The emerging of content providers such as YouTube induces a rapidly increasing demand for multimedia streaming, which augments the network resource consumption. Current content distribution networks however are not suited for the high quality video streaming we can expect in the future. Nevertheless, Peer-to-Peer (P2P) networking ensures a high degree of scalability and is a possible solution.On the other hand, P2P also imposes higher resource requirements on the end users. The end users have to use disk access time and CPU resources in order to serve requests. This resource consumption can reduce the playback quality, and it is therefore desirable to reduce the resource cost of P2P networking. One method is to employ caching.
While P2P networking seems promising with respect to scalability issues, it also creates traffic patterns that make current caching strategies insufficient. This thesis examines different caching techniques and their performance with P2P traffic patterns. These differ from regular patterns since clients request individual blocks of a file from multiple providers, instead of downloading the file as a whole from one provider alone.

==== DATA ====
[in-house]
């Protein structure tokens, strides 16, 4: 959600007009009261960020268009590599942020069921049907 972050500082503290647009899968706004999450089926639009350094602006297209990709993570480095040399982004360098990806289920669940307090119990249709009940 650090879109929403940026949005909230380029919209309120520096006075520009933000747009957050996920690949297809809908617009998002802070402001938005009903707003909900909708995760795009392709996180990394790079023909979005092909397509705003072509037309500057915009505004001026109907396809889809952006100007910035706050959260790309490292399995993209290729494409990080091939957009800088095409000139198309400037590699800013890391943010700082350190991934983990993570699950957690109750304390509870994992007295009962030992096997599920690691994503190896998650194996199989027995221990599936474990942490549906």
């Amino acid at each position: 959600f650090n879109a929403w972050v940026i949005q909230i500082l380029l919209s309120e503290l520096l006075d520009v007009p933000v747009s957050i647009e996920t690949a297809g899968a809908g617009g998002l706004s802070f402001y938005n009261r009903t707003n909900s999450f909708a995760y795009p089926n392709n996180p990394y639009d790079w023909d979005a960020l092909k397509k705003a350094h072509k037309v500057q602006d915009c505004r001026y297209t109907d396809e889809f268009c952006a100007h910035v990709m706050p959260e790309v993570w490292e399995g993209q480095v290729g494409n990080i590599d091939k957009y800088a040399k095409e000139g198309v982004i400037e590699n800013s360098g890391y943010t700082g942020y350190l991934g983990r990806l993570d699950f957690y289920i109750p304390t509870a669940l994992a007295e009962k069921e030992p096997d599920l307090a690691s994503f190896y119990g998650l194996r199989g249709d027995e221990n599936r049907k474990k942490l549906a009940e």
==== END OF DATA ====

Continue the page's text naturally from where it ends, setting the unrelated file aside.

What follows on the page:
In this thesis we show that existing caching algorithms are efficient in combination with P2P multimedia streaming. Multiple difficulties associated with P2P traffic patterns have been detected. To solve these problems, we propose a new and improved caching technique called Relevance Based Caching (RBC). RBC uses prefetching, in which the most relevant blocks are cached. The caching algorithm identifies the P2P access pattern, and together with the popularity of the individual blocks and the files as a whole, it calculates relevance values for each block. We show that by using this algorithm, we obtain a good performance, without exerting too high resource demands on the end users.